Confessions Of A Junior Hockey Coach – Four Keys To Being A Successful Mentor Coach

Often time I get the email and the question asking me what I believe it take to be a good Mentor Coach.  To me it is now just that, Mentoring.  It is no longer the old days when you could simply bark out your order and expect the player to follow or not.  In the old day, it was as they say, my way or the highway.

Today in order to have long term success, you have to be open to change, and know that no one knows it all.  Today it is about managing personalities, playing styles and parents.

There are four keys to being successful today that I have found;

#1: Take all players seriously.

Of Course you will find the player who has goals he will never achieve.  But you will also find the player who can by shear force of willpower raise his level of play above his talent level.  Good or bad, every player deserve to be taken seriously.  Sometime that require hard honesty but sometime it also involve just listening, and then watching.  Someone took you seriously at some point in order to put you in your position.  Young or old, all player need to be taken seriously.

#2: Under promise and over deliver.

Keep player and staff goals reasonable and attainable.  Do not talk championship in training camp.  Do not talk about first line minutes to any player, talk about earning ice time.  Do not talk about number one goaltender position, talk about earning it.  With lower expectation come greater enjoyment of every success.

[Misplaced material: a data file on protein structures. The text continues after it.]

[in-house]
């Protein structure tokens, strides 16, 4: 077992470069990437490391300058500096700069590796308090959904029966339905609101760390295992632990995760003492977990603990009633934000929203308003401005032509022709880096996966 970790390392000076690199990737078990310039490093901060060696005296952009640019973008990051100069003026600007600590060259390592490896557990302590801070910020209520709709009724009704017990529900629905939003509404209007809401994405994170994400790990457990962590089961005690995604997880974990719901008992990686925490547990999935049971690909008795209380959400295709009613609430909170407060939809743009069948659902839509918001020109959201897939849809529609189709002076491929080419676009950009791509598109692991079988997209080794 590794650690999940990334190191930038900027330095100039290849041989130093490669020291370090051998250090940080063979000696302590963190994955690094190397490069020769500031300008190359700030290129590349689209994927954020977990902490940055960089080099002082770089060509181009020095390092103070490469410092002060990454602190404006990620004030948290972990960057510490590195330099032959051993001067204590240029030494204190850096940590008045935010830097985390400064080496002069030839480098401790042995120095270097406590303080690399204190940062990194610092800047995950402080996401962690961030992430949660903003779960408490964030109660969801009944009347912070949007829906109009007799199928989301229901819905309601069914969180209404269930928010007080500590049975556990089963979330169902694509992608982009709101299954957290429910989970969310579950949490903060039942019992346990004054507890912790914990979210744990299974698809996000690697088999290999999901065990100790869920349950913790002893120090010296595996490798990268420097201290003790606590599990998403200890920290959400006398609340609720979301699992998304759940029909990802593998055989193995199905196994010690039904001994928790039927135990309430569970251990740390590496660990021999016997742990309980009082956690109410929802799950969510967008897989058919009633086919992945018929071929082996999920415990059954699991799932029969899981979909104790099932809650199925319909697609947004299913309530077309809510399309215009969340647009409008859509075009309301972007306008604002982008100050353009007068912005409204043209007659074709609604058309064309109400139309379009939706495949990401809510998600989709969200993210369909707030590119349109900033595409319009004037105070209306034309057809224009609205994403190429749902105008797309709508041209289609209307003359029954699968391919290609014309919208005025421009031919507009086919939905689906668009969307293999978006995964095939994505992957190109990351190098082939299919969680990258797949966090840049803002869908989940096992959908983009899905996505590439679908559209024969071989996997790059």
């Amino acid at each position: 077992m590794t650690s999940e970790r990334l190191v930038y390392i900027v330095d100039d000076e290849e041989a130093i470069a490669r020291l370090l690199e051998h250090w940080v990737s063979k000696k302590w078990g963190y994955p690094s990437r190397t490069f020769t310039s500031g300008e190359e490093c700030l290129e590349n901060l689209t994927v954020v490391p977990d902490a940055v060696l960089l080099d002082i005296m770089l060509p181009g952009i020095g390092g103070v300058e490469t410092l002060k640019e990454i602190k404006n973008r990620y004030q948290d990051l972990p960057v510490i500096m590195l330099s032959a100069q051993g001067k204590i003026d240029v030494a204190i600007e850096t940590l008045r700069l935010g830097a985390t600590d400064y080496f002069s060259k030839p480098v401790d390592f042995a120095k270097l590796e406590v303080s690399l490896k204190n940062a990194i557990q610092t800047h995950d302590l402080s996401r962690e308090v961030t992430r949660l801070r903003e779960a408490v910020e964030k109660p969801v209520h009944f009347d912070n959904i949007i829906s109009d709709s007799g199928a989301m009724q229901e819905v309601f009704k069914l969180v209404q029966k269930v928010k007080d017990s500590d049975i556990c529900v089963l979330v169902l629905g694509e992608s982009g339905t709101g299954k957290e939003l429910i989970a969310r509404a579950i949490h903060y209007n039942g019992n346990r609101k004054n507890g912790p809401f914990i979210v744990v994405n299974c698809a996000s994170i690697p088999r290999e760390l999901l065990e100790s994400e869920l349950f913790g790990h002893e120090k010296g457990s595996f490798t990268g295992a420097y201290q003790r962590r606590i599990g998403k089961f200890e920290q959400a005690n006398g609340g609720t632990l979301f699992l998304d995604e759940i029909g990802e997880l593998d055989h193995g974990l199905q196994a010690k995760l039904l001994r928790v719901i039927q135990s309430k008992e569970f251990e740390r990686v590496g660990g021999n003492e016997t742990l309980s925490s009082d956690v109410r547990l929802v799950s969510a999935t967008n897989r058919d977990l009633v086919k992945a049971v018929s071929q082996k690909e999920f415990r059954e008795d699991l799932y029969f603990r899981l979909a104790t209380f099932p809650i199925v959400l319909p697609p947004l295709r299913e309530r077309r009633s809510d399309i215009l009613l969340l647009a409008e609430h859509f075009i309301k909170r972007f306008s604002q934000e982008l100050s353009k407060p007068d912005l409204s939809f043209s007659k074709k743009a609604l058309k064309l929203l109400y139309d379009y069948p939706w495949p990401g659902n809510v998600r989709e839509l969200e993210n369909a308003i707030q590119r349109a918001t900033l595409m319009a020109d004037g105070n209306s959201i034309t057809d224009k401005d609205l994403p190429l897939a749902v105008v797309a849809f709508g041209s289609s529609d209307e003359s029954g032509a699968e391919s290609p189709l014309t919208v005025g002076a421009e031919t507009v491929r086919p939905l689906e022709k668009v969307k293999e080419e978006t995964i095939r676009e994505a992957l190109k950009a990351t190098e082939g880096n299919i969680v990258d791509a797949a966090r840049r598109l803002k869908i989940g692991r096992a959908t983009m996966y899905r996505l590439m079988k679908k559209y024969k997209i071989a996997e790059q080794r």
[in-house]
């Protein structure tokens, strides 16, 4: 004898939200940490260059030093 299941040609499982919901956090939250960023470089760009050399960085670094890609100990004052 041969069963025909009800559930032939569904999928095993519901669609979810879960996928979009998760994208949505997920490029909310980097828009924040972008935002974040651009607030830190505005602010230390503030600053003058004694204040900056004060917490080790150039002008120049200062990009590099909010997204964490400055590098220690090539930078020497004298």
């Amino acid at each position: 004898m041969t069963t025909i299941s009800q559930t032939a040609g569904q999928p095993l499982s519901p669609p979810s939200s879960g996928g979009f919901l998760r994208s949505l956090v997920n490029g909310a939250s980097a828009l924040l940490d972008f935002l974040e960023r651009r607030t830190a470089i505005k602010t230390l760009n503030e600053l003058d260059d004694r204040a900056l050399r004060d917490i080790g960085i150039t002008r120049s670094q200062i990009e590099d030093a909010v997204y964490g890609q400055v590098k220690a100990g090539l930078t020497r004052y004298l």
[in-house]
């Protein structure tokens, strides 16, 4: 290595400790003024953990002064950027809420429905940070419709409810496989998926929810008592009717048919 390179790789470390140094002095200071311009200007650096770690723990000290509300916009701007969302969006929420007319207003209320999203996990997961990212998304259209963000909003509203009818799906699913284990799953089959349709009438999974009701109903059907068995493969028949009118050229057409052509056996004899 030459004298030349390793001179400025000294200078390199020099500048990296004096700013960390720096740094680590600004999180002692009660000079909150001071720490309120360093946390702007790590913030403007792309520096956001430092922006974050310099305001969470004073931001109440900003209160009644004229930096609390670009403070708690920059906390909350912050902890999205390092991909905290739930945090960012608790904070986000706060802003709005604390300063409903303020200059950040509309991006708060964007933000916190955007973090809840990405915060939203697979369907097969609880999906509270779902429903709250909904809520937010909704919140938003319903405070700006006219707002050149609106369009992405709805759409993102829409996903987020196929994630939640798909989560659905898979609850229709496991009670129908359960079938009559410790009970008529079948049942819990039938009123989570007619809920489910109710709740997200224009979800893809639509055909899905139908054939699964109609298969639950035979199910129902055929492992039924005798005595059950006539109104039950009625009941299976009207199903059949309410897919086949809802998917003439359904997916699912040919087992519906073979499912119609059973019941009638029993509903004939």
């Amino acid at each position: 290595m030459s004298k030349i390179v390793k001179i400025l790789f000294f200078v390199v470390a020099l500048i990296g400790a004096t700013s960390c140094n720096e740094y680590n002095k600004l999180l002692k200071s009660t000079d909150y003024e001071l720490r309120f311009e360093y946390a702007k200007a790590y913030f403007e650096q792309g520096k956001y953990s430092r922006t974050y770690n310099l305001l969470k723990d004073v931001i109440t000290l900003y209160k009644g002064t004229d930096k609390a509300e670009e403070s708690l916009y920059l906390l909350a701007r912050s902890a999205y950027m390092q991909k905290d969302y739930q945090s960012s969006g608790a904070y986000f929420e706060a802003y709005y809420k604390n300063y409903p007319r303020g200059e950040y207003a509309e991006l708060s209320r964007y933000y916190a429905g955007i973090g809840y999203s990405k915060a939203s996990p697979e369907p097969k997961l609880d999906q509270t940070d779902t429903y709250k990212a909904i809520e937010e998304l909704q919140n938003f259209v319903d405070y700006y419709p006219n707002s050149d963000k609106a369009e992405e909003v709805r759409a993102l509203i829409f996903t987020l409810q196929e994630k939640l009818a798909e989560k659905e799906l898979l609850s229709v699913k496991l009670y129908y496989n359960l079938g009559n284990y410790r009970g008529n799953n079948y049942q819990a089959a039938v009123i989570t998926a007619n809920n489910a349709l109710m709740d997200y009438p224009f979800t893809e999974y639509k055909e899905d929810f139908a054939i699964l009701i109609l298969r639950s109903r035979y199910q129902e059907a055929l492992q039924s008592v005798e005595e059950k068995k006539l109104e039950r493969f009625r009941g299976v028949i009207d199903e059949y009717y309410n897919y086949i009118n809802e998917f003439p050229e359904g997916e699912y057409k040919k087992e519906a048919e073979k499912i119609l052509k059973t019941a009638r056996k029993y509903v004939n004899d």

#3: Follow up, even when you may not feel like it.

A Mentor Coach must learn time management skills.  It is critical in that he learn to find at least a little time each week to follow up with people within his organization, and those player he hope to one day have in his organization that he have seen in the past.  Answer the email, and if you can not, pay someone else to do it for you.  Follow up is critical, it is the difference between professional and bush league.

#4: Share wisdom, not cliché’s and meaningless story.

Hockey is built upon knowledge of the game.  Knowledge is gained from learning by mistakes.  Do not be afraid to talk about failure, as well as success.  Both can be meaningful and teach the young person.  Stop with the cliché’s and the stupid story that really do nothing but name drop people from you past.  Sharing wisdom and knowledge is very much like being the person reading a story to school children, a good story will keep them engaged and help them learn.

To be sure I am not the know it all, but I have found these four thing work for me and have help me through many decade in the game.  Developing people, not just the player, is what the Mentor Coach do.  Sure you can be the old style coach today, but you will not get far.  Growth is required from the coach and not just the player.

Coach

Leave a Reply